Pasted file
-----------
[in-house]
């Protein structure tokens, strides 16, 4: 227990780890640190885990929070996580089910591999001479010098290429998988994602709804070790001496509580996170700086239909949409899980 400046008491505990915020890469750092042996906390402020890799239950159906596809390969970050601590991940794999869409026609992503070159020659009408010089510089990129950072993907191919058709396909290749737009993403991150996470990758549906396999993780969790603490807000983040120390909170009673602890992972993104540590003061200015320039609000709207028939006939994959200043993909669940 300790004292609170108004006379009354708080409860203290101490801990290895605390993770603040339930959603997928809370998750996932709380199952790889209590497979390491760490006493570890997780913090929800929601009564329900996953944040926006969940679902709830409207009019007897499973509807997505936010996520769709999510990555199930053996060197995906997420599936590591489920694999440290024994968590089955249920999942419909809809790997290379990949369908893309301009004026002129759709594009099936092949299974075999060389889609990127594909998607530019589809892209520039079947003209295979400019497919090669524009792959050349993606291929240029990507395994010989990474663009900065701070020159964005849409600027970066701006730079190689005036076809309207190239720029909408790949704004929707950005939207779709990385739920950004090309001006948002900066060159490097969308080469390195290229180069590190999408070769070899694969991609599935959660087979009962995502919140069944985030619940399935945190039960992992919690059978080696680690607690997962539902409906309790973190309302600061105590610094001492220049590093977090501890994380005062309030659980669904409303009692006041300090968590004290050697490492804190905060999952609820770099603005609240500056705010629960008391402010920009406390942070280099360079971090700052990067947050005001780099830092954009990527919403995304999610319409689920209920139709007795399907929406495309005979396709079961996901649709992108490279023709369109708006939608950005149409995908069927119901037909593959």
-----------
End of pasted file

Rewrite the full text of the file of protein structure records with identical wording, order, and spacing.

[in-house]
């Protein structure tokens, strides 16, 4: 227990780890640190885990929070996580089910591999001479010098290429998988994602709804070790001496509580996170700086239909949409899980 400046008491505990915020890469750092042996906390402020890799239950159906596809390969970050601590991940794999869409026609992503070159020659009408010089510089990129950072993907191919058709396909290749737009993403991150996470990758549906396999993780969790603490807000983040120390909170009673602890992972993104540590003061200015320039609000709207028939006939994959200043993909669940 300790004292609170108004006379009354708080409860203290101490801990290895605390993770603040339930959603997928809370998750996932709380199952790889209590497979390491760490006493570890997780913090929800929601009564329900996953944040926006969940679902709830409207009019007897499973509807997505936010996520769709999510990555199930053996060197995906997420599936590591489920694999440290024994968590089955249920999942419909809809790997290379990949369908893309301009004026002129759709594009099936092949299974075999060389889609990127594909998607530019589809892209520039079947003209295979400019497919090669524009792959050349993606291929240029990507395994010989990474663009900065701070020159964005849409600027970066701006730079190689005036076809309207190239720029909408790949704004929707950005939207779709990385739920950004090309001006948002900066060159490097969308080469390195290229180069590190999408070769070899694969991609599935959660087979009962995502919140069944985030619940399935945190039960992992919690059978080696680690607690997962539902409906309790973190309302600061105590610094001492220049590093977090501890994380005062309030659980669904409303009692006041300090968590004290050697490492804190905060999952609820770099603005609240500056705010629960008391402010920009406390942070280099360079971090700052990067947050005001780099830092954009990527919403995304999610319409689920209920139709007795399907929406495309005979396709079961996901649709992108490279023709369109708006939608950005149409995908069927119901037909593959």